Tens of thousands of vulnerable pensioners are being forced into care homes against their will, an inquiry has revealed.
The damning report claimed laws supposed to protect the elderly were instead being used to take away their rights.
Instead, it suggests, many are dumped in residential homes to make it easier to control them, or simply to save money.
Lord Hardie, a retired Scottish judge who led the inquiry, said: “The evidence suggests that tens of thousands of people are being deprived of their liberty without the protection of the law, and without the protection that Parliament intended.”
The House of Lords report blames the Mental Capacity Act, brought in in 2005, which was supposed to help those unable to make decisions for themselves – something they say should now be rewritten.
Lord Hardie singled out for criticism the “deprivation of liberty safeguards” added to the act after the intervention of the European Court of Human Rights.
“In some cases the safeguards are being wilfully used to oppress individuals and to force decisions upon them, regardless of what actions may be in their best interests,” Lord Hardie said.
“We were told the provisions were poorly drafted, overly complex and bureaucratic.
“A senior judge described the experience of trying to write a judgment on the safeguards as feeling ‘as if you have been in a washing machine and spin dryer’.”
The legislation set up the Court of Protection, which is only now being opened to public scrutiny after a series of scandals.
The court, which uses a veil of secrecy, has been used to order people to be kept in care homes, and in other cases social workers have acted without legal permission.
It is thought many of the pensioners affected could have stayed at home, or in sheltered accommodation, after claims councils often find care homes cheaper than looking after complex cases in their own homes.
A provision in the legislation says those affected must be presumed to be able to make their own decisions, unless there is clear proof they cannot.
But the report said one academic thought this had led to “vulnerable adults being left at risk of harm, in some cases leading to their deaths”.
The Law Society said people were left without help because the “outcome is going to be that the state spends less on them”.
The peers concluded the act’s rules are “used to justify non-intervention by health or social care services, either erroneously, or in some cases, deliberately”.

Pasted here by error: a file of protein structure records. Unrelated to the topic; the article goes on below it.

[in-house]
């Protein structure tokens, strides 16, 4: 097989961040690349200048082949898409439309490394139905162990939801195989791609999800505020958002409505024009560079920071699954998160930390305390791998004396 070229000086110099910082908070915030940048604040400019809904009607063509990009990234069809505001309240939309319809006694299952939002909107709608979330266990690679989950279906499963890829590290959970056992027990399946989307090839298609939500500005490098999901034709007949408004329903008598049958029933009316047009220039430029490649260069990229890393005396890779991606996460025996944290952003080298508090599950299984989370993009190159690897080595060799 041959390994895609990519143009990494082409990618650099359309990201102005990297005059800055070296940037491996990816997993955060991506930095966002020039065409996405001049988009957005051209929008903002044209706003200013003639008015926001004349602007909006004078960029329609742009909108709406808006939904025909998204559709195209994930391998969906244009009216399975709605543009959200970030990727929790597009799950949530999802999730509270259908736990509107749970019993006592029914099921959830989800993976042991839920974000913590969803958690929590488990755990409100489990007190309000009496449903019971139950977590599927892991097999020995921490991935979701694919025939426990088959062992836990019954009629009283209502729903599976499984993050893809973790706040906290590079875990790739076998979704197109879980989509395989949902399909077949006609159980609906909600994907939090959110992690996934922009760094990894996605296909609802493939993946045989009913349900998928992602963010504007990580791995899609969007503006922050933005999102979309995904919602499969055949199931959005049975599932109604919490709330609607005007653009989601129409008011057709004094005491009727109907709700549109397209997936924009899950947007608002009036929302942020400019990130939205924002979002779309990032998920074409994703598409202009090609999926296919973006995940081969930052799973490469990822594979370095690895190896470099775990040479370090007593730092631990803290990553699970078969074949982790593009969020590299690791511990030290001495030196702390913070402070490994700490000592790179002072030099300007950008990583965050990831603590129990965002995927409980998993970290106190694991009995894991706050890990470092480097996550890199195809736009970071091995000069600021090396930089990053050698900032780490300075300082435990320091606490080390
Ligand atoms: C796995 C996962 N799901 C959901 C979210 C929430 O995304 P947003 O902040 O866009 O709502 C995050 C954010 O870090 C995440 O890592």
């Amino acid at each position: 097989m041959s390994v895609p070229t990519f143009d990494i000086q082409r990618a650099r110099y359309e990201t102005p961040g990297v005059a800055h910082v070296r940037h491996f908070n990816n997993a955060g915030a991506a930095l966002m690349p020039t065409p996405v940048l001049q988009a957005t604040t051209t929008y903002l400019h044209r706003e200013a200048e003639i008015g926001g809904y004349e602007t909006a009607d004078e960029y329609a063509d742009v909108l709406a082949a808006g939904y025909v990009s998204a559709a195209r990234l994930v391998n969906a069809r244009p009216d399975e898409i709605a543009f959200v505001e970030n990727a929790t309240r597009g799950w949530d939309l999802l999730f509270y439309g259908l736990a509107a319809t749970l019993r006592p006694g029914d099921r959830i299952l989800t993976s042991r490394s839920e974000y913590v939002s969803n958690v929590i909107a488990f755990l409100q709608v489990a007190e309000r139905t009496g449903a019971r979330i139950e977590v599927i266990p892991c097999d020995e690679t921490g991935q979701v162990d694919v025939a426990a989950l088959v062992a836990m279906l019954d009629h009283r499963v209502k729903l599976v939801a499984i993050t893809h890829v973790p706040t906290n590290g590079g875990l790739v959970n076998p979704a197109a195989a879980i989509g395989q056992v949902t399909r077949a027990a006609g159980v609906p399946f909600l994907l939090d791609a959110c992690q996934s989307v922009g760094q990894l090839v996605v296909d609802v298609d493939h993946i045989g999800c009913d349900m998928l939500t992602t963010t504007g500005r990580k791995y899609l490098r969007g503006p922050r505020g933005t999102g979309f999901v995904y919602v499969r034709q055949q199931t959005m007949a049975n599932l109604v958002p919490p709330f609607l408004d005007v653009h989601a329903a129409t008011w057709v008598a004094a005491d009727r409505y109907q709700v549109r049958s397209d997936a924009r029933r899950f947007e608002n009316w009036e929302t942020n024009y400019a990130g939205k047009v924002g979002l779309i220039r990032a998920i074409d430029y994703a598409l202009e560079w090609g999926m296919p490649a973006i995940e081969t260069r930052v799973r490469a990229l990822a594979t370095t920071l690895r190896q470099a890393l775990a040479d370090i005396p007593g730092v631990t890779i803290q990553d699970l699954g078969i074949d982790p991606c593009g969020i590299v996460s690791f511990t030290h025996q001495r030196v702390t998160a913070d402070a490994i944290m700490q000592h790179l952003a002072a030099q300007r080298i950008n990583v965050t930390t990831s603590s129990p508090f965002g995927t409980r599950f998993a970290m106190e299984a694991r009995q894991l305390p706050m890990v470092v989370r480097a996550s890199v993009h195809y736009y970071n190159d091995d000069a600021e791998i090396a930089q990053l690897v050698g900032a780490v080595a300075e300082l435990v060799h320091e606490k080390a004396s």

In one case highlighted John Maddocks, 80, a retired painter and decorator suffering from dementia was taken into a care home against the wishes of his family after collapsing at home.
Social workers from the local council, Stoke-on-Trent, obtained a court order under the Mental Capacity Act confining him to the home.
They took no notice of the views of Mr Maddocks’ son and daughter, Ivan and Wanda, who said their father hated the home and pleaded repeatedly for him to leave.
When they took him out of the home to see a solicitor in September 2012, the family were taken to the Court of Protection, where in secret, Wanda was jailed for five months and Ivan given a suspended sentence.
Mr Maddocks later died in the care home.
The report offered 39 recommendations, and called for the scrapping and rewriting of the clauses on deprivation of liberty.
It also said the code of practice, the semi-legal document that tells social workers, doctors and lawyers how the act should work, should be torn up and replaced with a series of simpler codes.
The report also supported the opening of the Court of Protection to scrutiny and repeated demands for more openness from the judge in overall charge of its workings, Sir James Munby.
It said: “We believe that the reputation of the Court will improve with greater transparency.”
A permanent ‘independent body’, should be set up to oversee and monitor the workings of the law, the report added.
Lord Hardie said: “The act is not working at all well. That is because people do not know about the act, or do not understand it, even though many professionals have legal obligations under it.
“Those who may lack capacity have legal rights under the Act, but they are not being fulfilled.”
The 2005 act was passed by Prime Minister Tony Blair and his Lord Chancellor Lord Falconer only after a rebellion by backbench Labour MPs and in a rush in advance of the election.
A separate report released yesterday found that town halls are penalising the elderly by slashing vital services such as home helps rather than saving money through improving efficiency.
Official auditors found that massive cuts of 12 per cent in the last three years are placing families and hospitals under ‘intolerable pressure’.